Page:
Monday, October 09, 2006

Jake and Crunch’s Big Day

Yesterday I got up waaaay before the crack of dawn (4:00 am to be exact), drove a little over two hours with half of it in the dark, to spend the whole day at a dog show.

In a huge burst of optimism I had entered John and Crunch at the Metropolitan Washington Dachshund Club’s specialty show up in Warrenton, VA.(For those of you not in the know, a specialty show is a show dedicated to just one breed. In this case Dachshunds). I got Jake his Junior Handler number and we were all set.

For the past couple of weeks I have been trying to get Jake to practice. I knew Crunch would be fine, but Jake really needed to learn how to present a dog to a judge. Jake was not very willing so in the end I focused on telling him what the likely patterns the judge would have him do and have him comfortable picking Crunch up, putting him on the table and then back down on the ground. (Dachshunds are a “table breed,” the judge examines each dog up on a table with a non-slip surface. The dog is at waist height so the judge can get a good look at the dog without having to crawl around on the floor.)

At first Jake was very awkward picking Crunch up, which is understandable. Crunch is a big dachshund at 27 lbs (in his prime he was 30 lbs of solid muscle) and Jake is not particular large for his age and is just over 60 lbs. The other problem is that Crunch loves to go up in the table and tries to jump up as you bend over to pick him up. Everybody who has ever picked up Crunch has been clonked on the chin by his very hard head. So in addition to picking up a good sized dog, Jake has to also keep his head out of the way. Saturday night Crunch finally nailed Jake on the side of his jaw. Poor Jake was nearly in tears and had some serious doubts about going to the show. I told him that he was committed and he would be going, however, if he never wanted to show again that would be fine. I think it is very important to honor your commitments. If you say you are going to do something, then you better do it.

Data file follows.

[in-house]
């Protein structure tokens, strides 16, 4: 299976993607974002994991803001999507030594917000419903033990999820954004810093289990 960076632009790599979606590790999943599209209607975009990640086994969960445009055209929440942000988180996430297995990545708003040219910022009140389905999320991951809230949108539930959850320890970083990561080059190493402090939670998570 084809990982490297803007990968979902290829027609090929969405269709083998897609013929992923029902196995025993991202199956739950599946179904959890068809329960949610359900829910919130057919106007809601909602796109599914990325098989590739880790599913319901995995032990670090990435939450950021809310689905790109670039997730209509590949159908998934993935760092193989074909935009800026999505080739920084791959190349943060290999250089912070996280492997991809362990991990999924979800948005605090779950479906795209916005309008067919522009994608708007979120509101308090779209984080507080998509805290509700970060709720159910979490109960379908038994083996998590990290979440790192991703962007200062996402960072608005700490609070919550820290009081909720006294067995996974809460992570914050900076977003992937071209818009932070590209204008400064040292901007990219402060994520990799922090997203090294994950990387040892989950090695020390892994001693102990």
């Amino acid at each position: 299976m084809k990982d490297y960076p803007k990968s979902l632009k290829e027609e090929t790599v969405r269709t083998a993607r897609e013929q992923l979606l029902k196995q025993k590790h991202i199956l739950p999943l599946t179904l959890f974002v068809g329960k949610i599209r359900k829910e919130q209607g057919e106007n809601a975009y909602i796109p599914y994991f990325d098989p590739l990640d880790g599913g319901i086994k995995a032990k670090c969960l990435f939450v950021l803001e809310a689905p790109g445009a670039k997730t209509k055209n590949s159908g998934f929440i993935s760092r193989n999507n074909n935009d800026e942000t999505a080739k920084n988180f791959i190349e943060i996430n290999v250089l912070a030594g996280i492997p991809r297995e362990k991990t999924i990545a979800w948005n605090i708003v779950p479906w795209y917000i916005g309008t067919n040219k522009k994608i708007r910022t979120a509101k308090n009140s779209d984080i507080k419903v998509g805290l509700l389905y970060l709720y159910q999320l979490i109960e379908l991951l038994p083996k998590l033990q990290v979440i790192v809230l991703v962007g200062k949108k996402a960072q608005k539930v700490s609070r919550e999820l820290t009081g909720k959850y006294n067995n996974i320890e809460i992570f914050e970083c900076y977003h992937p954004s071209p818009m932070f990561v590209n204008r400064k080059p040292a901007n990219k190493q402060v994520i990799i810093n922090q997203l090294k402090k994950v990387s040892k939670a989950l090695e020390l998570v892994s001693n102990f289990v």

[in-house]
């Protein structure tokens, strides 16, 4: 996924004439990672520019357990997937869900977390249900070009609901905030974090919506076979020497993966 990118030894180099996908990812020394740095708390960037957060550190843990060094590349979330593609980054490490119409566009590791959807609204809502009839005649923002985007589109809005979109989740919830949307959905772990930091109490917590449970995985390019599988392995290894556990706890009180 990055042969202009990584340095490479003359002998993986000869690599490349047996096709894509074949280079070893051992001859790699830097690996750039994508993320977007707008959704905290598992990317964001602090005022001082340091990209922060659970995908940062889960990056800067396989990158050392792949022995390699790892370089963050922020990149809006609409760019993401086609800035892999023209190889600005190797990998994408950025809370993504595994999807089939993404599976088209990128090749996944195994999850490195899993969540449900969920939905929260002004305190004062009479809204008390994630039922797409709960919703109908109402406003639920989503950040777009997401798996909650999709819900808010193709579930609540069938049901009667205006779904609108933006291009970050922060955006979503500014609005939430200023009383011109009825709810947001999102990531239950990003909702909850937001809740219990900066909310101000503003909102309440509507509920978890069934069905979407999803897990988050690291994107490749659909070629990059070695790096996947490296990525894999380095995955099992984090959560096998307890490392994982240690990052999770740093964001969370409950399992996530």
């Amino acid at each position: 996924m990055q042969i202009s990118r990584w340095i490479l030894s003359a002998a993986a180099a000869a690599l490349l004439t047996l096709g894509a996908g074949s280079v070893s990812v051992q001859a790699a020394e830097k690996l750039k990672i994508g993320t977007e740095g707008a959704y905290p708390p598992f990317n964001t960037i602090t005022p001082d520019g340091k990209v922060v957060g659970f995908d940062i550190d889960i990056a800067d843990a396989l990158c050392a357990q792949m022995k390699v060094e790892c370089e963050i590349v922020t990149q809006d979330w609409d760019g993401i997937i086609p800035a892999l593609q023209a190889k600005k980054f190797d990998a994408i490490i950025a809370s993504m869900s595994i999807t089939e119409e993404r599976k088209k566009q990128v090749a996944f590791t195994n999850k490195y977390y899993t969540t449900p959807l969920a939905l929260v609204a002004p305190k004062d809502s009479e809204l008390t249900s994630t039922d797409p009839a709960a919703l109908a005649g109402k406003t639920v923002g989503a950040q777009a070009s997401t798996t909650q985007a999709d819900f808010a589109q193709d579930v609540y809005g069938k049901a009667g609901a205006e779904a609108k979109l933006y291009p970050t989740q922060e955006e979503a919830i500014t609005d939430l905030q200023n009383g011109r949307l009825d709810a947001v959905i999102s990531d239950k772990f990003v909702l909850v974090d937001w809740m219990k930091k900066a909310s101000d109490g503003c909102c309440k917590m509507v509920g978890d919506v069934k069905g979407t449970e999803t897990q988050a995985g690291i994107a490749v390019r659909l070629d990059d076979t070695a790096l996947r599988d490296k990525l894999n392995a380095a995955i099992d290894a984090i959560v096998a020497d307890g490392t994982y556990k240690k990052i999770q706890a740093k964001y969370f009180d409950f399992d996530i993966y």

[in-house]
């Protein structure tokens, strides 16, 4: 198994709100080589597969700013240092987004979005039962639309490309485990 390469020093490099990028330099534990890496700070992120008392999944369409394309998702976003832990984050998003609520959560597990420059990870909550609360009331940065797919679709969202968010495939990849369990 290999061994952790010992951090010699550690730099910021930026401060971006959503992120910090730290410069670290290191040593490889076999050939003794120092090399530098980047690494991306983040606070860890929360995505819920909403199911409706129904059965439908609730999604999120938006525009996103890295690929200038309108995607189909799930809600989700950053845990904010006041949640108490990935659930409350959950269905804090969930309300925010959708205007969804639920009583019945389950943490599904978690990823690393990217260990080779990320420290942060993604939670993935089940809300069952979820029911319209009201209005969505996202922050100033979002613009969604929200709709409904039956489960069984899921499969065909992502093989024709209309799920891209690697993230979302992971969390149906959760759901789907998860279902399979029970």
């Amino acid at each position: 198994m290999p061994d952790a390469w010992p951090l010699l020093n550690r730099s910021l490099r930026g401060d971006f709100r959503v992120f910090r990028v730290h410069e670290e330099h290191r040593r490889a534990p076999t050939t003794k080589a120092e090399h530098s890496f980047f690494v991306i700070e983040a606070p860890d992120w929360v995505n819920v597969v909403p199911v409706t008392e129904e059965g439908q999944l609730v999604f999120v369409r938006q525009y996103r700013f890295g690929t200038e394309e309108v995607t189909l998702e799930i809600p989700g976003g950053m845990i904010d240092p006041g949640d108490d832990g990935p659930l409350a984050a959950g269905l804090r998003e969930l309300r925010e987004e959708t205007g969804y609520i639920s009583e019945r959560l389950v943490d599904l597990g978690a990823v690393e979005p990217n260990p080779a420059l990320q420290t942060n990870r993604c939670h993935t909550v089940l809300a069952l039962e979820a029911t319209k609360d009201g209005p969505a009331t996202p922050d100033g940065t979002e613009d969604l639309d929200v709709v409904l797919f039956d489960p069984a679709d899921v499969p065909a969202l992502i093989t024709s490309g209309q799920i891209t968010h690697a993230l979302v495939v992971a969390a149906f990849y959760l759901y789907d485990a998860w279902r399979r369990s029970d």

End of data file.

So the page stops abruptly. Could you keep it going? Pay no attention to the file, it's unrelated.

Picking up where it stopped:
In the end he mastered the trick of keeping his head out of harms way while heaving Crunch up onto the table. It wasn’t pretty, but he could do it so that Crunch was safe and secure in his arms. Conversely, getting Crunch off the table is a piece of cake.

So back to yesterday, it was a painful awaking for me Sunday morning. It was pitch black outside and the bed was so comfy. After a few moments lying there in bed I got up and about. After I showered and dressed I prodded Jake up. It took two tries, but in the end I got him going. We needed to be on the road ideally by 5, bur quarter after would be fine. The red dogs were amped when I got them feed and let out. They knew we were going to a show and wanted to go. Rally tottered out and was very happy to go back to bed. She never really cared for shows and at this point in her life all she wants to do is have something to eat and take then a nap somewhere soft. Jake tried to eat a little breakfast, but it was too early. I promised him that I would pick up some pancakes for him at Mickey D’s and that cheered him up. We were on the road by 5:15 am. The show started at 8:00 am with Puppy Sweepstakes, followed by Veteran’s Sweepstakes. The drive should only take 2 hours and 15 minutes, but I wanted to allow for and traffic issues and my taking a wrong turn. Also I wanted time to unload the car at the show site and to change my outfit.